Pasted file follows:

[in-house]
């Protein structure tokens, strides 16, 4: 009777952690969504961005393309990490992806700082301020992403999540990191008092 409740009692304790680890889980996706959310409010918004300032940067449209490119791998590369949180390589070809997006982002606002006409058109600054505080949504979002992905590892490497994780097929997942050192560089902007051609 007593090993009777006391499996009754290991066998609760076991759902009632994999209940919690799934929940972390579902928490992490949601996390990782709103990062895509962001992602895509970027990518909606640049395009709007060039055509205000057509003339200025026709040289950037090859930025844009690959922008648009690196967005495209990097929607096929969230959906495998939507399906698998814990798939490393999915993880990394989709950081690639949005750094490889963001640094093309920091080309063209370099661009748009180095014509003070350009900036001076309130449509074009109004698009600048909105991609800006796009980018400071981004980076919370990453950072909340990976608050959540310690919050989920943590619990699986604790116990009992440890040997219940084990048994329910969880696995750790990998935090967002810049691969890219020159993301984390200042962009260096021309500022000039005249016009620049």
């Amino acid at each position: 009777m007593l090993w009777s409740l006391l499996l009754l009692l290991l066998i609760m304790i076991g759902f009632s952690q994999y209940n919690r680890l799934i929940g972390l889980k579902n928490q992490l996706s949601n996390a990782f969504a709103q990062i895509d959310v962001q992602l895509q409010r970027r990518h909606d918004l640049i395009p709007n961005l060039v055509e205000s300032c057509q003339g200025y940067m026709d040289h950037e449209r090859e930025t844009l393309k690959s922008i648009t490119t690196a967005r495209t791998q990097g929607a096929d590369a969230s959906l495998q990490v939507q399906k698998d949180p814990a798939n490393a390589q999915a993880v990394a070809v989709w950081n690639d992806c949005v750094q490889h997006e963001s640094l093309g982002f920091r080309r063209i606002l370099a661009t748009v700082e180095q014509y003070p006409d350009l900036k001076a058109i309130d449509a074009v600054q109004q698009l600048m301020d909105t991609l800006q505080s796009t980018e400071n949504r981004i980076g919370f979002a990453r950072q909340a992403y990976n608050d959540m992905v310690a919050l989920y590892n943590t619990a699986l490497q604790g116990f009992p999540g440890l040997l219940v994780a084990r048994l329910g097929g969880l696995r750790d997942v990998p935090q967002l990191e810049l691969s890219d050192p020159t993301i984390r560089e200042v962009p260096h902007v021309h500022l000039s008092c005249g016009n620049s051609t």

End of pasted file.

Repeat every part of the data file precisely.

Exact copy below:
[in-house]
């Protein structure tokens, strides 16, 4: 009777952690969504961005393309990490992806700082301020992403999540990191008092 409740009692304790680890889980996706959310409010918004300032940067449209490119791998590369949180390589070809997006982002606002006409058109600054505080949504979002992905590892490497994780097929997942050192560089902007051609 007593090993009777006391499996009754290991066998609760076991759902009632994999209940919690799934929940972390579902928490992490949601996390990782709103990062895509962001992602895509970027990518909606640049395009709007060039055509205000057509003339200025026709040289950037090859930025844009690959922008648009690196967005495209990097929607096929969230959906495998939507399906698998814990798939490393999915993880990394989709950081690639949005750094490889963001640094093309920091080309063209370099661009748009180095014509003070350009900036001076309130449509074009109004698009600048909105991609800006796009980018400071981004980076919370990453950072909340990976608050959540310690919050989920943590619990699986604790116990009992440890040997219940084990048994329910969880696995750790990998935090967002810049691969890219020159993301984390200042962009260096021309500022000039005249016009620049």
């Amino acid at each position: 009777m007593l090993w009777s409740l006391l499996l009754l009692l290991l066998i609760m304790i076991g759902f009632s952690q994999y209940n919690r680890l799934i929940g972390l889980k579902n928490q992490l996706s949601n996390a990782f969504a709103q990062i895509d959310v962001q992602l895509q409010r970027r990518h909606d918004l640049i395009p709007n961005l060039v055509e205000s300032c057509q003339g200025y940067m026709d040289h950037e449209r090859e930025t844009l393309k690959s922008i648009t490119t690196a967005r495209t791998q990097g929607a096929d590369a969230s959906l495998q990490v939507q399906k698998d949180p814990a798939n490393a390589q999915a993880v990394a070809v989709w950081n690639d992806c949005v750094q490889h997006e963001s640094l093309g982002f920091r080309r063209i606002l370099a661009t748009v700082e180095q014509y003070p006409d350009l900036k001076a058109i309130d449509a074009v600054q109004q698009l600048m301020d909105t991609l800006q505080s796009t980018e400071n949504r981004i980076g919370f979002a990453r950072q909340a992403y990976n608050d959540m992905v310690a919050l989920y590892n943590t619990a699986l490497q604790g116990f009992p999540g440890l040997l219940v994780a084990r048994l329910g097929g969880l696995r750790d997942v990998p935090q967002l990191e810049l691969s890219d050192p020159t993301i984390r560089e200042v962009p260096h902007v021309h500022l000039s008092c005249g016009n620049s051609t």